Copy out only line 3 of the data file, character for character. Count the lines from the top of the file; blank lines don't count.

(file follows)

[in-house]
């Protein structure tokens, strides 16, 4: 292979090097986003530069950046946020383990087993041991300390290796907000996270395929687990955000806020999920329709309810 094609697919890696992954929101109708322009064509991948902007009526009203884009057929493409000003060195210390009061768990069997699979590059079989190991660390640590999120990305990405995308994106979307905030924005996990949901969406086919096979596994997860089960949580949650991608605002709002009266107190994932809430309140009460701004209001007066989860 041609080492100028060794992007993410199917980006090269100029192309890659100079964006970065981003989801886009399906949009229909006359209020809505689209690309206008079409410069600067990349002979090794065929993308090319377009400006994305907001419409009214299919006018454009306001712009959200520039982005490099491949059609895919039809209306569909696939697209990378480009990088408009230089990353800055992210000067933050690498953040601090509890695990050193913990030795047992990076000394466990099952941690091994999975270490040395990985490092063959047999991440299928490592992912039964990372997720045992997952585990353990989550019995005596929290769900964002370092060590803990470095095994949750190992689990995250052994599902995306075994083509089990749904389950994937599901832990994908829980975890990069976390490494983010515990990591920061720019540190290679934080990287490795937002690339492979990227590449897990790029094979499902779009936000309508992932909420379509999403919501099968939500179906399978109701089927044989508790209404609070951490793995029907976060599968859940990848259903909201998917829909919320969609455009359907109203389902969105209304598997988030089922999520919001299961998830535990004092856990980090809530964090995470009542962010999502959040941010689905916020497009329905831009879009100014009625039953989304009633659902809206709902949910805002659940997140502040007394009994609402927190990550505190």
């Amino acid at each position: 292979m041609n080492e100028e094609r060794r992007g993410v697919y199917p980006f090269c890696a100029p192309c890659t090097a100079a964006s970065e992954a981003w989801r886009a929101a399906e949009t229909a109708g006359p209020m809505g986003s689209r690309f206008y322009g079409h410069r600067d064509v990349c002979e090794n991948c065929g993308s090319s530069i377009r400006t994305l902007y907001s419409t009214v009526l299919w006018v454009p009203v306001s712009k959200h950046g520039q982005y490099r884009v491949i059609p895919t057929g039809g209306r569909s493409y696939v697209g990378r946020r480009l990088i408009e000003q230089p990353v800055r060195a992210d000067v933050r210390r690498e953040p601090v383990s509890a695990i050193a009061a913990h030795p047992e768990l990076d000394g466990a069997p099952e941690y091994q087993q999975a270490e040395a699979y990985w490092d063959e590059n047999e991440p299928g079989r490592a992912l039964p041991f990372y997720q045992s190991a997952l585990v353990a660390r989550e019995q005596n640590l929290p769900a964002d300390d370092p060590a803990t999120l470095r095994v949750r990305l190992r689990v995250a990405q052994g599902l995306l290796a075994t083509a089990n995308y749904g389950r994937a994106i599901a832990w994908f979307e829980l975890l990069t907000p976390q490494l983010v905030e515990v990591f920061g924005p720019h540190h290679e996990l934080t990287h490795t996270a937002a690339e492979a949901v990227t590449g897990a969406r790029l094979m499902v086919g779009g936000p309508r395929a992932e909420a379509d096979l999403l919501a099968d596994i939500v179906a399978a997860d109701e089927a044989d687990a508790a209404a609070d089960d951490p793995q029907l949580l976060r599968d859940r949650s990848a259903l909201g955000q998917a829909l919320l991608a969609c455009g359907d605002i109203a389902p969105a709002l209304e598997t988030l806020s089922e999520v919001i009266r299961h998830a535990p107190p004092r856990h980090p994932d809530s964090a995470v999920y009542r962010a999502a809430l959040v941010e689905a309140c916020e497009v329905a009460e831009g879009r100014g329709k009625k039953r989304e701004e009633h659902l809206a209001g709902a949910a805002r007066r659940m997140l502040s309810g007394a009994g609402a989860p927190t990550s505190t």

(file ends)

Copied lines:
């Amino acid at each position: 292979m041609n080492e100028e094609r060794r992007g993410v697919y199917p980006f090269c890696a100029p192309c890659t090097a100079a964006s970065e992954a981003w989801r886009a929101a399906e949009t229909a109708g006359p209020m809505g986003s689209r690309f206008y322009g079409h410069r600067d064509v990349c002979e090794n991948c065929g993308s090319s530069i377009r400006t994305l902007y907001s419409t009214v009526l299919w006018v454009p009203v306001s712009k959200h950046g520039q982005y490099r884009v491949i059609p895919t057929g039809g209306r569909s493409y696939v697209g990378r946020r480009l990088i408009e000003q230089p990353v800055r060195a992210d000067v933050r210390r690498e953040p601090v383990s509890a695990i050193a009061a913990h030795p047992e768990l990076d000394g466990a069997p099952e941690y091994q087993q999975a270490e040395a699979y990985w490092d063959e590059n047999e991440p299928g079989r490592a992912l039964p041991f990372y997720q045992s190991a997952l585990v353990a660390r989550e019995q005596n640590l929290p769900a964002d300390d370092p060590a803990t999120l470095r095994v949750r990305l190992r689990v995250a990405q052994g599902l995306l290796a075994t083509a089990n995308y749904g389950r994937a994106i599901a832990w994908f979307e829980l975890l990069t907000p976390q490494l983010v905030e515990v990591f920061g924005p720019h540190h290679e996990l934080t990287h490795t996270a937002a690339e492979a949901v990227t590449g897990a969406r790029l094979m499902v086919g779009g936000p309508r395929a992932e909420a379509d096979l999403l919501a099968d596994i939500v179906a399978a997860d109701e089927a044989d687990a508790a209404a609070d089960d951490p793995q029907l949580l976060r599968d859940r949650s990848a259903l909201g955000q998917a829909l919320l991608a969609c455009g359907d605002i109203a389902p969105a709002l209304e598997t988030l806020s089922e999520v919001i009266r299961h998830a535990p107190p004092r856990h980090p994932d809530s964090a995470v999920y009542r962010a999502a809430l959040v941010e689905a309140c916020e497009v329905a009460e831009g879009r100014g329709k009625k039953r989304e701004e009633h659902l809206a209001g709902a949910a805002r007066r659940m997140l502040s309810g007394a009994g609402a989860p927190t990550s505190t």